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What does applied research in anthropology seek to do?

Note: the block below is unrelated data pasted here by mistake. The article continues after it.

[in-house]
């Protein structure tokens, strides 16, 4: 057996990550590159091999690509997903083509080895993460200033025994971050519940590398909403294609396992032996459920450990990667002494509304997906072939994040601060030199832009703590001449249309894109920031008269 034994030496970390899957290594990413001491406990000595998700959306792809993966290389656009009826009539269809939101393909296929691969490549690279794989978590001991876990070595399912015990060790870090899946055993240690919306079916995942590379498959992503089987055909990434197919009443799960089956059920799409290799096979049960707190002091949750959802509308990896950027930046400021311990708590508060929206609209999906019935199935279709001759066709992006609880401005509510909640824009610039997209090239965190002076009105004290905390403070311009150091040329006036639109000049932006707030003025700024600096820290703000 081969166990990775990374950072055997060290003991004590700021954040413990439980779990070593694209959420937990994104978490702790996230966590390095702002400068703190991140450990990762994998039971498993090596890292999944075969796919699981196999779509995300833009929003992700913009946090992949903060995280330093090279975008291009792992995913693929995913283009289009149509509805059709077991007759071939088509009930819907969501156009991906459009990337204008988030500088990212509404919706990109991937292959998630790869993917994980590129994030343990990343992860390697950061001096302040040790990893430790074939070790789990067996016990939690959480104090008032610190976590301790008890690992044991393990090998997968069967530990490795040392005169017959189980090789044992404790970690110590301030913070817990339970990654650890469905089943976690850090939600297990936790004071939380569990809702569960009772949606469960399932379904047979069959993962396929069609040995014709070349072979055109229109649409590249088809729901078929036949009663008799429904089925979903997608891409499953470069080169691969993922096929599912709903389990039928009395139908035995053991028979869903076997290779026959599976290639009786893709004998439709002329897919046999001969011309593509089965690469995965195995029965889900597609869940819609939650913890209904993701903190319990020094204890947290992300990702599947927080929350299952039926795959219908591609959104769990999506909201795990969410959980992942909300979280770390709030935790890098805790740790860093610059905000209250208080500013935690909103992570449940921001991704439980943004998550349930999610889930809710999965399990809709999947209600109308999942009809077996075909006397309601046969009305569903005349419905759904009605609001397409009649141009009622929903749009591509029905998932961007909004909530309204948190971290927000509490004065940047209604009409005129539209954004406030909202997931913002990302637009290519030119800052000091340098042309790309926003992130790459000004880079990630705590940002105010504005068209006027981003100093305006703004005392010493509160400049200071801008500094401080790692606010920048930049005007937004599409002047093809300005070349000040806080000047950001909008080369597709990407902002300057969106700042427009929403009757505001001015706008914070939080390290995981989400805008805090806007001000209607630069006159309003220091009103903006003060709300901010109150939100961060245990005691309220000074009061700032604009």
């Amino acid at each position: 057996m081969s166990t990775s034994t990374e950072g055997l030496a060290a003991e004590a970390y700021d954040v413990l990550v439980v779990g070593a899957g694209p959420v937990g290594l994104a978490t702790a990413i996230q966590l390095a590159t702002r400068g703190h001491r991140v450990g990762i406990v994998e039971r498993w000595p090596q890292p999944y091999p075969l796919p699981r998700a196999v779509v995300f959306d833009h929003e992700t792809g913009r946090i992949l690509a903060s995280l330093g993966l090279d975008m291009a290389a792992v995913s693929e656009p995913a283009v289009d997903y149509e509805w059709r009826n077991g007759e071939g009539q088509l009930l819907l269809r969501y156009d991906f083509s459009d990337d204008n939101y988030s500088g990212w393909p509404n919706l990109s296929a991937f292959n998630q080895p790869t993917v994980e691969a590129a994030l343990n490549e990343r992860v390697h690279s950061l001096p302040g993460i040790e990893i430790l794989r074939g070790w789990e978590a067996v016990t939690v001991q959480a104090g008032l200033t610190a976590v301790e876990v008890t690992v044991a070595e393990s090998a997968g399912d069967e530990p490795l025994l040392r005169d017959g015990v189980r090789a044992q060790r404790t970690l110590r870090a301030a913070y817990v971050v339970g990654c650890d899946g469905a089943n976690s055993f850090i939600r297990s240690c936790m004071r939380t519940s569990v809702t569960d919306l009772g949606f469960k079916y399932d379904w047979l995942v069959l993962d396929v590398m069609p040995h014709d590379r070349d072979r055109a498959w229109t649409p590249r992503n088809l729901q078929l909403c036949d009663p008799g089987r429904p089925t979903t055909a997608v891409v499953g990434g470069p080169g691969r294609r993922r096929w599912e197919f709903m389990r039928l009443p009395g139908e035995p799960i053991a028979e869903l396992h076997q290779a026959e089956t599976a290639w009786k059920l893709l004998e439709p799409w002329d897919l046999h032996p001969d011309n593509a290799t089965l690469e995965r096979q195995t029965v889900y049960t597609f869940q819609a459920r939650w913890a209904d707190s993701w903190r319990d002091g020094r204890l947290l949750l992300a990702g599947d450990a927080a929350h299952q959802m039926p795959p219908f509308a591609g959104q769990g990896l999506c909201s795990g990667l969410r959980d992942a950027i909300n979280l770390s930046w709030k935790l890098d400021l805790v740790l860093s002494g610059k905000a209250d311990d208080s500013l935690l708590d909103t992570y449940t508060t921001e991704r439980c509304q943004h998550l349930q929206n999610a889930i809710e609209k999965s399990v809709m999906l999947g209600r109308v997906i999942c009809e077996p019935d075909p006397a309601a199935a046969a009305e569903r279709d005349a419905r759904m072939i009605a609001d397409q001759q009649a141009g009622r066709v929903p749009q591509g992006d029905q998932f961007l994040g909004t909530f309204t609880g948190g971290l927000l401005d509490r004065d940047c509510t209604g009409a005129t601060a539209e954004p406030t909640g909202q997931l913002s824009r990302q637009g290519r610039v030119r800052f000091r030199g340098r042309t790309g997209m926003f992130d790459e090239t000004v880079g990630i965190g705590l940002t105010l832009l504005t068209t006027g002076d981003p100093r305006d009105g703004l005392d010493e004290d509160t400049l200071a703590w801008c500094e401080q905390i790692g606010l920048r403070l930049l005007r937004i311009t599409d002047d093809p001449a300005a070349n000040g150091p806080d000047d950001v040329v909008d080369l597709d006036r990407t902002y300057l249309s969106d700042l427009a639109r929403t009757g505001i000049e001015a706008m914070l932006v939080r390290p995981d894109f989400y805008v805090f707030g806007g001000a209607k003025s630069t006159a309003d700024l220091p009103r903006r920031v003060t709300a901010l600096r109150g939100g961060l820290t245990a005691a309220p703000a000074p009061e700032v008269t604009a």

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The “applied” nomenclature in a topic means that “theory” is “applied” to a real-life question.  Since Anthropology is the study of Man (anthros), the theories put forward by all the social scientists and physical historians are to be applied to real human problems.  For example, the “theories” of Claude Levi-Strauss, when “applied” to the ethical questions of cloning or medical innovation, will allow the scientist to justify or to question such practices, based on the assumption of his theory that the “cooked” Anthros is an improvement over the “raw” Anthros – in other words, that Man’s technological progress is anthropologically “good” for Homo Sapiens as a species, since he theorizes that the discovery and control of fire (an archetypal example of technological progress) advanced the species as a whole.  When an anthropologist applies theory to a current problem that he/she is trying to solve, he/she is engaging in applied anthropology.  Another example might be the anthropological theory of gender differentiation (men hunted, women gathered) in researching modern employment habits and practices.

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